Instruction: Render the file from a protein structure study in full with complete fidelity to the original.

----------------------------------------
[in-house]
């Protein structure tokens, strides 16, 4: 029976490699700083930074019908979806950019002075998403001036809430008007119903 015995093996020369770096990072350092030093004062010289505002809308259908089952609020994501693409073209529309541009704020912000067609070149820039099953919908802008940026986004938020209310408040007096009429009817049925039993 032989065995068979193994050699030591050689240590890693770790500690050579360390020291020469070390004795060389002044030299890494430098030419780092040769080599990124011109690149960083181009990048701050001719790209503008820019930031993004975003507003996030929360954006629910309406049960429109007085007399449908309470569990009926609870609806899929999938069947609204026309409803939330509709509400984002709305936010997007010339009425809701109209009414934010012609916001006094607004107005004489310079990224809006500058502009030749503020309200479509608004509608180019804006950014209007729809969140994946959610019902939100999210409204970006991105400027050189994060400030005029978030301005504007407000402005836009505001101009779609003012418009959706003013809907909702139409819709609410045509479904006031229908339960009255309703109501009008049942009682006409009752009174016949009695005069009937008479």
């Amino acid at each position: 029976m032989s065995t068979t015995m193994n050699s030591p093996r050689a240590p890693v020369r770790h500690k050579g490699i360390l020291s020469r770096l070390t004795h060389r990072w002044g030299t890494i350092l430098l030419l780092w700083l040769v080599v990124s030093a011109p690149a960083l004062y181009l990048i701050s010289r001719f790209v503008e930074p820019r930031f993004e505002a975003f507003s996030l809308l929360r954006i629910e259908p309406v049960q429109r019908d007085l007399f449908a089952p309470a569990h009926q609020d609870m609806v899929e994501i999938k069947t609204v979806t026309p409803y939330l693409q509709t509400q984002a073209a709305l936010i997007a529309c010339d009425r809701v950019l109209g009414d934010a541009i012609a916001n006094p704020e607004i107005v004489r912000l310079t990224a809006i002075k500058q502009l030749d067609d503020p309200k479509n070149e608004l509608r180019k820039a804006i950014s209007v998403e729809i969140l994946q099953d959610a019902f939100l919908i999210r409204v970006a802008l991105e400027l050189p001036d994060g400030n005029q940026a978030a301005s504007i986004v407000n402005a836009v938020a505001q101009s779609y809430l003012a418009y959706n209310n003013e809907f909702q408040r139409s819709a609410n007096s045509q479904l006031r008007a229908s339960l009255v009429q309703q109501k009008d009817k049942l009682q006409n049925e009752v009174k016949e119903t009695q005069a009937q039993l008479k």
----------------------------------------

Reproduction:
[in-house]
């Protein structure tokens, strides 16, 4: 029976490699700083930074019908979806950019002075998403001036809430008007119903 015995093996020369770096990072350092030093004062010289505002809308259908089952609020994501693409073209529309541009704020912000067609070149820039099953919908802008940026986004938020209310408040007096009429009817049925039993 032989065995068979193994050699030591050689240590890693770790500690050579360390020291020469070390004795060389002044030299890494430098030419780092040769080599990124011109690149960083181009990048701050001719790209503008820019930031993004975003507003996030929360954006629910309406049960429109007085007399449908309470569990009926609870609806899929999938069947609204026309409803939330509709509400984002709305936010997007010339009425809701109209009414934010012609916001006094607004107005004489310079990224809006500058502009030749503020309200479509608004509608180019804006950014209007729809969140994946959610019902939100999210409204970006991105400027050189994060400030005029978030301005504007407000402005836009505001101009779609003012418009959706003013809907909702139409819709609410045509479904006031229908339960009255309703109501009008049942009682006409009752009174016949009695005069009937008479």
């Amino acid at each position: 029976m032989s065995t068979t015995m193994n050699s030591p093996r050689a240590p890693v020369r770790h500690k050579g490699i360390l020291s020469r770096l070390t004795h060389r990072w002044g030299t890494i350092l430098l030419l780092w700083l040769v080599v990124s030093a011109p690149a960083l004062y181009l990048i701050s010289r001719f790209v503008e930074p820019r930031f993004e505002a975003f507003s996030l809308l929360r954006i629910e259908p309406v049960q429109r019908d007085l007399f449908a089952p309470a569990h009926q609020d609870m609806v899929e994501i999938k069947t609204v979806t026309p409803y939330l693409q509709t509400q984002a073209a709305l936010i997007a529309c010339d009425r809701v950019l109209g009414d934010a541009i012609a916001n006094p704020e607004i107005v004489r912000l310079t990224a809006i002075k500058q502009l030749d067609d503020p309200k479509n070149e608004l509608r180019k820039a804006i950014s209007v998403e729809i969140l994946q099953d959610a019902f939100l919908i999210r409204v970006a802008l991105e400027l050189p001036d994060g400030n005029q940026a978030a301005s504007i986004v407000n402005a836009v938020a505001q101009s779609y809430l003012a418009y959706n209310n003013e809907f909702q408040r139409s819709a609410n007096s045509q479904l006031r008007a229908s339960l009255v009429q309703q109501k009008d009817k049942l009682q006409n049925e009752v009174k016949e119903t009695q005069a009937q039993l008479k």